I would much rather of seen additional effects and processing – like a multi-band compressor or high pass filters on the aux sends, which is a curious omission. Or how about a variable slope on the HPFs.

    #46616
    Profile photo of mervaka
    mervaka
    Participant

    You’re not aware of how this massively benefits a conference application then?

    #46617
    Profile photo of Dick Rees
    Dick Rees
    Participant

    Hardly massively IME. For conferencing and panel discussion broadcast I use auto-mix at most and downward expansion at the least.

    I’ve asked often for a downward expansion option on the gates. It makes total sense in that it addresses any and ALL channels while ducking is pretty much a one-trick pony to deal with channel>channel or channel>group issues…quite limited in scope compared to expansion or auto-mix.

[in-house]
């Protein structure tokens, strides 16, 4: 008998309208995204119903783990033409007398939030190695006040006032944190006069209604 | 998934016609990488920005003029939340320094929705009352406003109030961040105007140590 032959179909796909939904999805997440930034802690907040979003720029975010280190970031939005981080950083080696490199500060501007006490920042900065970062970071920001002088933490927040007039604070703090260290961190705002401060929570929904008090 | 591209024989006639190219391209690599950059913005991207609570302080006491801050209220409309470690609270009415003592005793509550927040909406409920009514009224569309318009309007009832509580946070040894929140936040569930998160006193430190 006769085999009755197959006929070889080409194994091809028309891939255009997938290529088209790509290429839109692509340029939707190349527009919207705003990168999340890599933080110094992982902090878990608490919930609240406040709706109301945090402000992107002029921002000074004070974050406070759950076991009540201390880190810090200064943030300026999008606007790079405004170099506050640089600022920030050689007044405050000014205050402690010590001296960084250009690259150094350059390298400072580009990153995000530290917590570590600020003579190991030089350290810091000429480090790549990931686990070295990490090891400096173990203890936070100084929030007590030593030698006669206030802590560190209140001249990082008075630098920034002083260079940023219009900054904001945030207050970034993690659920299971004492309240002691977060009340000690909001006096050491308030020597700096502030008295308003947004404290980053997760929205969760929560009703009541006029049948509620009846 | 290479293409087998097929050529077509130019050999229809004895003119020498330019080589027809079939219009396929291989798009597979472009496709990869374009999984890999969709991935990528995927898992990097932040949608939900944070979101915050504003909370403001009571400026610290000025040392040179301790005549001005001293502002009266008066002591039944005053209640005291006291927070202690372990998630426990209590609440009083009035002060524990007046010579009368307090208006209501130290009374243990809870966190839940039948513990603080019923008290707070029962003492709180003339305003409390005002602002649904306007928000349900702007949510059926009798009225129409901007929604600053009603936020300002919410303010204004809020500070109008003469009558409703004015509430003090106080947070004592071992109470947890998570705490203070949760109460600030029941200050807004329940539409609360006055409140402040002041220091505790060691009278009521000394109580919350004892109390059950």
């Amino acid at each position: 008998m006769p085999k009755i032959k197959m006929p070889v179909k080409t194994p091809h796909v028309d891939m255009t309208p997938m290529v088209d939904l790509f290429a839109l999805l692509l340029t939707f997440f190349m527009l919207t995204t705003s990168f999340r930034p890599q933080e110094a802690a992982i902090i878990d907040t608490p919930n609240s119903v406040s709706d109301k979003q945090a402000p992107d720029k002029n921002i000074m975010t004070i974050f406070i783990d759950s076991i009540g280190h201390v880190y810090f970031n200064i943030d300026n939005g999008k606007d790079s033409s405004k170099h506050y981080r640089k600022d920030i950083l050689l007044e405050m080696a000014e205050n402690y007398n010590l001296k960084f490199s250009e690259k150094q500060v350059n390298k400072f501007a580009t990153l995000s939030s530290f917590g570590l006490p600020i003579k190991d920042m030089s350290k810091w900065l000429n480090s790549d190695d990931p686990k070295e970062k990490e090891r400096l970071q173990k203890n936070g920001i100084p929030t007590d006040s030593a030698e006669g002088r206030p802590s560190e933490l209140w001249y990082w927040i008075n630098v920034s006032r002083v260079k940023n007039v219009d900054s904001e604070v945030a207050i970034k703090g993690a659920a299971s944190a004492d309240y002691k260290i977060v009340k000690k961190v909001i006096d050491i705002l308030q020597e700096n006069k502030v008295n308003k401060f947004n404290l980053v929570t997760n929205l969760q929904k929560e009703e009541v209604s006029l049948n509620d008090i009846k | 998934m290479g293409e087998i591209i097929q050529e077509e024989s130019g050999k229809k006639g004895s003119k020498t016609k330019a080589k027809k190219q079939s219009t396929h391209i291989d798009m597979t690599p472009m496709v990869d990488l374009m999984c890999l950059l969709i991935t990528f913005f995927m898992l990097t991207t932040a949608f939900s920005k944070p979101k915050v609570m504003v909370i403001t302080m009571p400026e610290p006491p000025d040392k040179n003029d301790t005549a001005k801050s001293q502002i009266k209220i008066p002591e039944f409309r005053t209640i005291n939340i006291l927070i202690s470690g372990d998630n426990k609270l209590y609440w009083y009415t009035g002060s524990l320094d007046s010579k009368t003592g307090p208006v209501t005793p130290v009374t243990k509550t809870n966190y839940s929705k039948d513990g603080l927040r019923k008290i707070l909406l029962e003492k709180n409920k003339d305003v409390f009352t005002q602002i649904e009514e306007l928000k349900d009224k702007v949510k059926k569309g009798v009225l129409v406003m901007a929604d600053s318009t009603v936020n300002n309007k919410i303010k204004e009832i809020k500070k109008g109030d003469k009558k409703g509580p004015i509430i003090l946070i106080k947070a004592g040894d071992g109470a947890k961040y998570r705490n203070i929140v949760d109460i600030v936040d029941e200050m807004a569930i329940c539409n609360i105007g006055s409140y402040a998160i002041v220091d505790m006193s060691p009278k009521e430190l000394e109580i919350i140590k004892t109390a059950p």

I’m very disappointed to see engineering time spent on limited application “pop” techniques when there are more basic and effective options which could and should be implemented.

    [/rant]

    #46618
    Profile photo of coffee_king
    coffee_king
    Participant

    My band does a lot of weddings so the ducking feature is nice for announcements. That said, I found it an odd addition that they spent a lot of time on for such a specific thing that will really only get used to duck announcements. With the limited amount of adjustments and practical application for live mixing (ducking bass on kick hits for hip-hop or dance for example), I just don’t get it.

    I would much rather of seen additional effects and processing – like a multi-band compressor or high pass filters on the aux sends, which is a curious omission. Or how about a variable slope on the HPFs.

    What this guy said +1

    #46621
    Profile photo of dpdan
    dpdan
    Participant

    multiband compressor YES!!!
    and while they’re at it a de-esser that actually works lke a DBX 902.

    I would be in heaven.